Tuesday, April 3, 2007

The Gospel According to St. Matthew

Il Vangelo secondo Matteo; Drama, Italy, 1964; D: Pier Paolo Pasolini, S: Enrique Irazoqui, Settiio Di Porto, Alfonso Gatto, Luigi Barbini, Giacomo Morante, Giorgio Agamberi, Susanna Pasolini

Bethlehem. Joseph is surprised because his wife Mary is pregnant. An angel in form of a girl announces that his son is chosen by God and that he should flee to Egypt. After their child, Jesus, is born, they flee to Egypt and return a few years later. Jesus, as a grown man, is baptised by John in Jordan. Soon he finds 12 apostles and travels through the land to heal the sick, teach about the life and give people hope. When he enters Jerusalem the people are disturbed by his preachings. He is betrayed by Judas and captured by Roman soldiers. They crucify him and he dies on a cross. But after his death, he once again appears and contacts with the people.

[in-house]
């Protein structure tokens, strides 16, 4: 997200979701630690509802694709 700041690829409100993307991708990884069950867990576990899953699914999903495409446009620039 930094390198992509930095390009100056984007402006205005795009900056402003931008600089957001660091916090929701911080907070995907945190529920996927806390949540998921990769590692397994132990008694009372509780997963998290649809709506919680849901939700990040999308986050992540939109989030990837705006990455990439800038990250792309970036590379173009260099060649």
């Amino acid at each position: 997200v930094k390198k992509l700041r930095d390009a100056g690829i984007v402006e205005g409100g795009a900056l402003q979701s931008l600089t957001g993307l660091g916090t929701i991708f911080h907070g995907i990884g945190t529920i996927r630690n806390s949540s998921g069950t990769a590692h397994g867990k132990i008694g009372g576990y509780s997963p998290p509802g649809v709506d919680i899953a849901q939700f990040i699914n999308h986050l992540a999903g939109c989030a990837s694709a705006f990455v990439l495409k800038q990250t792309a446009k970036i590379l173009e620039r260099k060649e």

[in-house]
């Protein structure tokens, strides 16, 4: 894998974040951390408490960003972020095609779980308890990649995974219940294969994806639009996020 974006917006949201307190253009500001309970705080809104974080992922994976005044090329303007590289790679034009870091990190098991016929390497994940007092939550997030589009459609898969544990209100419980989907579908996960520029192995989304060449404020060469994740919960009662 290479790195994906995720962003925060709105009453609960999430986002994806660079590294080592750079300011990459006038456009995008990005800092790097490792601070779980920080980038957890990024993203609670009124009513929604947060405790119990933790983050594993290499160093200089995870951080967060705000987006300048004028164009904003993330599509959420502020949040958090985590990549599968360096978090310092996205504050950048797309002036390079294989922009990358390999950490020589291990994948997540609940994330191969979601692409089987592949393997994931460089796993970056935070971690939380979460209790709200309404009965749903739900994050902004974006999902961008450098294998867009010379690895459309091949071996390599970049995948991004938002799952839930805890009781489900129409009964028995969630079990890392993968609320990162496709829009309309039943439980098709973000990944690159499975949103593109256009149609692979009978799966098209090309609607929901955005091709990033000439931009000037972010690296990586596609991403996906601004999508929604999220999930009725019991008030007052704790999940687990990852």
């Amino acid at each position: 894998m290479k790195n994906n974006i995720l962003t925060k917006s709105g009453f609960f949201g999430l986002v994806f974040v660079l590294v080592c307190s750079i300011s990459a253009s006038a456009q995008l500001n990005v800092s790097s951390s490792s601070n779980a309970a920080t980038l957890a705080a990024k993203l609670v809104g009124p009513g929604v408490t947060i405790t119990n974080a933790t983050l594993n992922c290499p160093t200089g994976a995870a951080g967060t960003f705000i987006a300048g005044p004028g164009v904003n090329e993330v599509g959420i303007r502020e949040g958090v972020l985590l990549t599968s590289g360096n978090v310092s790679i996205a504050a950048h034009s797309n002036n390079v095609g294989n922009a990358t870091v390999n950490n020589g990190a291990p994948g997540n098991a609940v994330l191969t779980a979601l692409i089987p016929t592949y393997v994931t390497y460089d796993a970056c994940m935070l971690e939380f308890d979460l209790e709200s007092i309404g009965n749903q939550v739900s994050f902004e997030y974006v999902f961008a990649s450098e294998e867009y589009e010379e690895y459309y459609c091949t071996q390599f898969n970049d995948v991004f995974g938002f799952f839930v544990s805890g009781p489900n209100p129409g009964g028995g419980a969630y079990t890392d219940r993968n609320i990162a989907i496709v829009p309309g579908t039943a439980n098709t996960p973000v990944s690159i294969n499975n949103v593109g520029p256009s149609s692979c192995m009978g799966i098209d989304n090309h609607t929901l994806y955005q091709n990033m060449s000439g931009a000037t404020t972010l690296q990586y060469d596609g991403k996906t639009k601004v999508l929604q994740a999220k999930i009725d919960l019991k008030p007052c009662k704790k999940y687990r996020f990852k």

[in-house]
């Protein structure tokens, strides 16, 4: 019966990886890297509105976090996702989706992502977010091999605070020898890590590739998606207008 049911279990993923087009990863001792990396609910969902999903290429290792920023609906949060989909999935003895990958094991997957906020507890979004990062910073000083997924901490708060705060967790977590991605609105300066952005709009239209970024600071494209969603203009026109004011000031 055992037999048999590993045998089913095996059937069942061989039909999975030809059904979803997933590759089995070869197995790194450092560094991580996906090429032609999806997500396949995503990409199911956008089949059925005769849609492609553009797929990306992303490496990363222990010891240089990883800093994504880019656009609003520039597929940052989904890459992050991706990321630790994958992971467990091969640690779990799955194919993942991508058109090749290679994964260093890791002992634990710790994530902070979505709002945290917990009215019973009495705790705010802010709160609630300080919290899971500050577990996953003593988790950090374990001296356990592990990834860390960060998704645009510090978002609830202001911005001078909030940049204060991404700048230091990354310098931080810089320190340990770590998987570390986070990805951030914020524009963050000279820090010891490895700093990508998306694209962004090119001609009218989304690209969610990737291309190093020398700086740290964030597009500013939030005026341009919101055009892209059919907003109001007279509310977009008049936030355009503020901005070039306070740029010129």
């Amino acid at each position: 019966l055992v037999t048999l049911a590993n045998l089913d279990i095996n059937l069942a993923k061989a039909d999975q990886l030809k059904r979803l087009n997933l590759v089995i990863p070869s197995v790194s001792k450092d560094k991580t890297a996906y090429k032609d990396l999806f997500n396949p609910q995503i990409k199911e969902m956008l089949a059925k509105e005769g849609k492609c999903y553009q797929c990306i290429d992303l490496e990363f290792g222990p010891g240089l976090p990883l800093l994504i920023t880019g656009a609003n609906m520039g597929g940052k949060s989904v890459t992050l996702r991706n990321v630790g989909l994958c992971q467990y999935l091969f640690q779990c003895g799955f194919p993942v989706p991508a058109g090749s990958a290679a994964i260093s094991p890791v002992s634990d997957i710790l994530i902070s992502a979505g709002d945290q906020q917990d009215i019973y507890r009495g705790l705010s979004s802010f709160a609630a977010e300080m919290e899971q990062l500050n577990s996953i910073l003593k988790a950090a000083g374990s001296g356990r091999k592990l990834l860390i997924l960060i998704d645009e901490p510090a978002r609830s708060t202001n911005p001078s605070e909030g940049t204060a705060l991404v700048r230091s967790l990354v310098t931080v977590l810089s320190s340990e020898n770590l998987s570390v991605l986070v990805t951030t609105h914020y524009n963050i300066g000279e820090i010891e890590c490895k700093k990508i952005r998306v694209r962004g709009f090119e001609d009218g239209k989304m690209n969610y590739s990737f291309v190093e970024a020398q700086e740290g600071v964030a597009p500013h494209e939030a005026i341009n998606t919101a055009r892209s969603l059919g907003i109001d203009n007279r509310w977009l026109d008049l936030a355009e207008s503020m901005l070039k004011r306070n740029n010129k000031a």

"The Gospel According to St. Matthew", nominated for an Oscar for best art direction, costume design and music, is an interesting film from the unusual, secular director Pier Paolo Pasolini, his only achievement that didn't cause a controversy. As with most of Pasolini's films, this one too is more poetry than film, a static, metaphysical, subconscious achievement full with anti-acting and non professional actors, where atmosphere and subliminal messages are more important than logic and realism (for instance, the miracles, like walking on water or multiplying fish and bread, are filmed deliberately artificial, to point out their own artificial - artistic, not realistic - nature). It's even interesting to contemplate if Jesus is shown as a revolutionary with Marxist/anti-bourgeois messages ("It is easier for a camel to go through an eye of a needle than for a rich man to enter Heaven"), a philosopher and sometimes even harsh person. But, the problem with "The Gospel" is that it tightly follows the text from the New Testament almost word for word, not adding almost anything new or original, thus not distinguishing itself from thousands and thousands of other Jesus Christ films, that resemble each other like one egg the other. The only original scenes are one where Jesus dies on a cross while an earthquake destroys parts of a few nearby houses or when, in the opening, slightly comical shots, Joseph is confusingly watching his pregnant wife Mary. Jesus as a character is solidly developed, but somewhat inert, stiff and lifeless, being created only from the abstract and outdated original text, reducing the emotional impact. "The Gospel" is an ambitious and quality achievement, but not as intense and stimulating as one would expect from a director like Pasolini.


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